The world's largest painting is a prodigal waste of paint

Artist Sacha Jafri works on The Journey of Humanity, the world's largest painting on canvas, on September 09, 2020 in Dubai

Artist Sacha Jafri works on The Journey of Humanity, the world's largest painting on canvas, on September 09, 2020 in Dubai - Credit: Photo by Francois Nel/Getty Images

Sacha Jafri's The Journey of Humanity – the world’s largest painting on canvas, which sold for $62m - is a prodigal waste of paint.

Whatever else we may wish to say about The Journey of Humanity – the world’s largest existent painting on canvas, which sold at auction last week for $62m – one thing’s for certain: it’s shit.

Don’t get me wrong, it’s not particularly bad as an image: its painter, the British artist Sacha Jafri, knows how to ply a brush (or possibly a hose), and has managed across an area of some 17,000 square feet to swipe, drip and jet a colourful splatteration, strongly reminiscent of Jackson Pollock’s oily extrusions, although not nearly as good. Hitherto notable as a society painter, whose previous high-selling daubs have included portraits of luminaries such as the Indian cricket player Virat Kohli, Jafri is a man who knows how to manipulate money quite as much as he does paint. 

Jafri is now resident in Dubai, that haven of artistic – and social – liberty, where indentured labourers from Baluchistan and the Horn of Africa slave to build timeshares for internet influencers swollen with pelf and Botox. He eructated his great oeuvre at Atlantis, aka the Palm Hotel – that absurd artificial palm-shaped island, gouged out of the shallow waters off the coast of Dubai that is perhaps the world’s greatest monument to the unsustainability of the fossil fuel economy that built both the UAE and the UK. If the journey of humanity is indeed construed as this: an extraordinarily lurid and wasteful enterprise, conducted in order to enable a tiny number of individuals to become hyper-wealthy, then Jafri’s painting is a well-named depiction of the shit we’re in.

And for that matter: not as large as it seems. After all, as Claude Levi-Strauss sagely observed, the archetype of the artwork is the miniature, and it’s a scale not even Michelangelo’s frescos for St Peter’s Basilica can transcend, since the subject they portray – the origin of the universe, no less – is so much bigger. But if The Journey of Humanity really is a picayune affair, it’s by no means as insignificant as an NFT, or non-fungible token. These are mere strings of machine code that have no real artistry about them at all, save that they encrypt on a blockchain an artist’s name, together with their authentication of the digital artwork within which they’re embedded.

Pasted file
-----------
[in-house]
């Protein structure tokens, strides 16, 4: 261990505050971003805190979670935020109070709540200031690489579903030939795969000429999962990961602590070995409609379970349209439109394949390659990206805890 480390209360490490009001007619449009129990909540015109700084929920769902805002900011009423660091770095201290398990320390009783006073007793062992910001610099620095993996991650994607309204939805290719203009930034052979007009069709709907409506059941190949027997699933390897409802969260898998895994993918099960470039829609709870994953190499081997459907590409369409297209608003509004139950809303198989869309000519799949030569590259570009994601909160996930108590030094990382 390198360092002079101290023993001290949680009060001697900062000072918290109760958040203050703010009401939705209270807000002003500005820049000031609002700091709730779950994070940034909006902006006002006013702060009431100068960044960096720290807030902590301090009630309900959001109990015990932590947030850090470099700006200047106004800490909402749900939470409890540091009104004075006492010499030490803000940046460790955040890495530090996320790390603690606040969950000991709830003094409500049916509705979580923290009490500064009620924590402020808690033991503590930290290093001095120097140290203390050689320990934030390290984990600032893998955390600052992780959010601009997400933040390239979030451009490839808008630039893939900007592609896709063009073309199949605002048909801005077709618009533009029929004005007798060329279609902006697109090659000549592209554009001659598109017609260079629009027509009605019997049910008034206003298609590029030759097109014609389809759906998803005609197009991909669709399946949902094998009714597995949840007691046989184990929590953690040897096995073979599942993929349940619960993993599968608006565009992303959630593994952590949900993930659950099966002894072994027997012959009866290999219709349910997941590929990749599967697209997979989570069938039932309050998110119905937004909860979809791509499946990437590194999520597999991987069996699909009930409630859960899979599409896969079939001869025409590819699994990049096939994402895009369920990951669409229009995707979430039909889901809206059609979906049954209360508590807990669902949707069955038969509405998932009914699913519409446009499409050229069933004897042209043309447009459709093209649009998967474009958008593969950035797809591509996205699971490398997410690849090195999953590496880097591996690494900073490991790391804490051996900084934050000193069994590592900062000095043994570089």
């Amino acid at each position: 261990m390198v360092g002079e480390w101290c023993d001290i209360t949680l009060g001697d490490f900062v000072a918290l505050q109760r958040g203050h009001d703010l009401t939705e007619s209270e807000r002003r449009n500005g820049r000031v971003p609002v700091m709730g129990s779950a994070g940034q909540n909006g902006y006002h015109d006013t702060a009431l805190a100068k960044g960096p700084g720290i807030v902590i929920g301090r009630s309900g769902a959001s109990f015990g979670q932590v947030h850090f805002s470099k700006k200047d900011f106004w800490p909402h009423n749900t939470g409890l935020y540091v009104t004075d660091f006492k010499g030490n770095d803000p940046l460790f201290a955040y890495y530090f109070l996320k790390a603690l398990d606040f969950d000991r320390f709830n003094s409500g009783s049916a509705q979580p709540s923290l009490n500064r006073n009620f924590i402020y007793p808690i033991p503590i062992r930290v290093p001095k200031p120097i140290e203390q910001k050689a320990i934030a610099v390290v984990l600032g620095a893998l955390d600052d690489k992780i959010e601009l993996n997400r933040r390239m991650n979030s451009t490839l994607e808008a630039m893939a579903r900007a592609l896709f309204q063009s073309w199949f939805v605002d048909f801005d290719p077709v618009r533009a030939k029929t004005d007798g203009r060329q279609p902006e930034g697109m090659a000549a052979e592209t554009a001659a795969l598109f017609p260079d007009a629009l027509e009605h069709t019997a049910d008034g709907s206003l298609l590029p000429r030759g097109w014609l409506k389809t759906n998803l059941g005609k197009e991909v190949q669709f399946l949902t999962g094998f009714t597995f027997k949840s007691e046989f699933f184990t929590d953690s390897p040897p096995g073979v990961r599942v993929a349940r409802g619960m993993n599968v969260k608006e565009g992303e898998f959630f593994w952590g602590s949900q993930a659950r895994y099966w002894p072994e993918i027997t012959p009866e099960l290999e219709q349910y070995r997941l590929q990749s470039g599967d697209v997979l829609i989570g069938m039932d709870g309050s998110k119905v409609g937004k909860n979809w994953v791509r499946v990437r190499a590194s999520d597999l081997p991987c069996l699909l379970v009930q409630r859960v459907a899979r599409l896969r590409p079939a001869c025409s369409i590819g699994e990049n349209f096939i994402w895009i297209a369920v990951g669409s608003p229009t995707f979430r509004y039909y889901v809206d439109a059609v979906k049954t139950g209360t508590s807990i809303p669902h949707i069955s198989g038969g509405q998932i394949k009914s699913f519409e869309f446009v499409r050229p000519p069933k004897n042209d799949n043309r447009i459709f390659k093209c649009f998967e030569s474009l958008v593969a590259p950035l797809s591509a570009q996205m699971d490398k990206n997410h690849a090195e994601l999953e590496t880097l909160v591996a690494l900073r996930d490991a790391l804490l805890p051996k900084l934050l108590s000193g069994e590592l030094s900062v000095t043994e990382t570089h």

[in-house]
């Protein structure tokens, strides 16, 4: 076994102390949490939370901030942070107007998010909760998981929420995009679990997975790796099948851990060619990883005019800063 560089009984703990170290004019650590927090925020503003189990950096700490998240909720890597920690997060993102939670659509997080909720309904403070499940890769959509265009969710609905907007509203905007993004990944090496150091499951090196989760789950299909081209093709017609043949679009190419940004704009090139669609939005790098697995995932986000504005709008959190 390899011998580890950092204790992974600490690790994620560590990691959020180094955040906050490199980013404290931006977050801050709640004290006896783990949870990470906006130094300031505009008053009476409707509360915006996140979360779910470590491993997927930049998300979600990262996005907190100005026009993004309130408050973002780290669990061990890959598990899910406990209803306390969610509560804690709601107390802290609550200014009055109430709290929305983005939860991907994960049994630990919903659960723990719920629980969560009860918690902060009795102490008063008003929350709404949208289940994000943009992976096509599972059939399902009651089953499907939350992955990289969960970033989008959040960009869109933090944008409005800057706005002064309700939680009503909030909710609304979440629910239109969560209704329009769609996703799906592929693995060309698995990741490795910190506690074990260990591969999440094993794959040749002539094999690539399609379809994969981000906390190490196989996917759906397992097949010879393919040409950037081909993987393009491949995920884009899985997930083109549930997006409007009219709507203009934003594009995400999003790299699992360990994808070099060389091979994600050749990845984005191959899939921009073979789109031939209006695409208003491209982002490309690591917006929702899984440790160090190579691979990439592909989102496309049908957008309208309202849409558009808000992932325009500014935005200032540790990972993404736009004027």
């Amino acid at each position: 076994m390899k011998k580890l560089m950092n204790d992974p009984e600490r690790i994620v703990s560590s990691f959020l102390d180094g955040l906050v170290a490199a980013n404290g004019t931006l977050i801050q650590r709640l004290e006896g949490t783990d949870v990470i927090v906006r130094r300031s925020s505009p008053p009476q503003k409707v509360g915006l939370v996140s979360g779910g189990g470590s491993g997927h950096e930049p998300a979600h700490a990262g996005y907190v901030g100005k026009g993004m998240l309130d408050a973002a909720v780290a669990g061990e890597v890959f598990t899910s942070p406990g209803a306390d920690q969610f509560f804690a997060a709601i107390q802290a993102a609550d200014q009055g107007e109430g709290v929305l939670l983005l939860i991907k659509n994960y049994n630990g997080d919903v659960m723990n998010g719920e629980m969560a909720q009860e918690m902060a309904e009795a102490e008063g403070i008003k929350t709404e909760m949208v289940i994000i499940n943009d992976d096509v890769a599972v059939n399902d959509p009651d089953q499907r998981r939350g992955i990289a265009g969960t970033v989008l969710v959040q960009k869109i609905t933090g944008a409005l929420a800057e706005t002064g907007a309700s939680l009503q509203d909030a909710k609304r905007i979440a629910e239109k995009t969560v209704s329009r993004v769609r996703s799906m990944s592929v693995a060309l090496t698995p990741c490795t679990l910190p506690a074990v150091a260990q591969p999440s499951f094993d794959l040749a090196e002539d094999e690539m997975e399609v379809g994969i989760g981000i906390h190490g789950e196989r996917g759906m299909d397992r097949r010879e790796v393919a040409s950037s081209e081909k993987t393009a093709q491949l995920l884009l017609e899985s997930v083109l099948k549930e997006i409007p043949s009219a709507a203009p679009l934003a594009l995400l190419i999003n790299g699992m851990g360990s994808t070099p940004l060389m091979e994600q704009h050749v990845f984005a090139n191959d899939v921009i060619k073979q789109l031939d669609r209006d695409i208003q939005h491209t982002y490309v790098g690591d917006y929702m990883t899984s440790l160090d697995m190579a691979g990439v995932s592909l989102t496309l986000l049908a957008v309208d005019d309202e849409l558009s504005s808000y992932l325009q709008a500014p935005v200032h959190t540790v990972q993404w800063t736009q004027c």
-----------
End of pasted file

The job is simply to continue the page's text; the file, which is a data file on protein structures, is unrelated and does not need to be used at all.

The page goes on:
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NFTs are in the news because one attached to an artwork called Everydays: the First Five Thousand Days, sold at auction last week for $69m, the highest price ever paid for one. And by ‘one’, I do mean the NFT rather than the artwork itself – which is where media attention on the event has concentrated. Michael Winkelmann, aka ‘Beeple’, the artist who made the work, may have executed many of the 13,000 individual drawings constituting it by hand, but since he uploaded them all to the web – and the form the final artwork takes is digital – it cannot be in the images themselves that its value lies. Rather, it is at the interaction between the security of the NFT’s encryption and the work’s uniqueness that some sort of numinous quality is generated, such that Everydays: the First Five Thousand Days looked like a great investment for some billionaire with more crypto-currency – by a factor of millions – than aesthetic sense.

It was the art critic Clement Greenberg who furnished abstract impressionists such as Jackson Pollock with their aesthetic credo: in an age when plastic artworks were technically reproducible, they could no longer be concerned with depicting reality; rather, Greenberg averred, they must become that reality itself. A painting should be about the properties of paint – while a sculpture could be ‘about’ stone, or wood, or bronze.



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In one direction Greenberg’s theorising marked the way to such large-scale institutional works as the Reichstag-wrapping Christo – and Jafri’s for that matter – which are clearly ‘about’ the resources embodied in their conception, rather than any autonomous subject. But in the other, his formalism implied the abstraction of artworks from the material realm altogether, since if they were to be about themselves, while that quality-of-being-an-artwork no longer resided in its correspondence to anything else, they might as well be an idea, or the undiscoverable factor of a prime number.

I said Jafri’s painting was shit, then, not only because it’s about a prodigal waste of paint made possible by profligate use of resources in a city-state built on gross peculation – but also because it, too, has sold for a prodigious amount of money to a crypto-currency millionaire: in this case, one called Andre Abdoune. Both Jafri and Abdoune have been waxing virtuous about how half the money generated by the sale will in fact go to help poor children, whose lives have been still further blighted by the Coronavirus pandemic – but $30m is pocket money for those global elites who invest in contemporary art, while it’s a mere drop siphoned from the ocean of immiseration their own money-making activities depend upon.

It was sometime in the mid-1970s, around when Warhol’s first retrospective was held at the Tate Gallery in London, that the total value of the contemporary art market began to exceed that of all preceding art ever marketed. Some might argue that it’s around the same time the works also began to be such…

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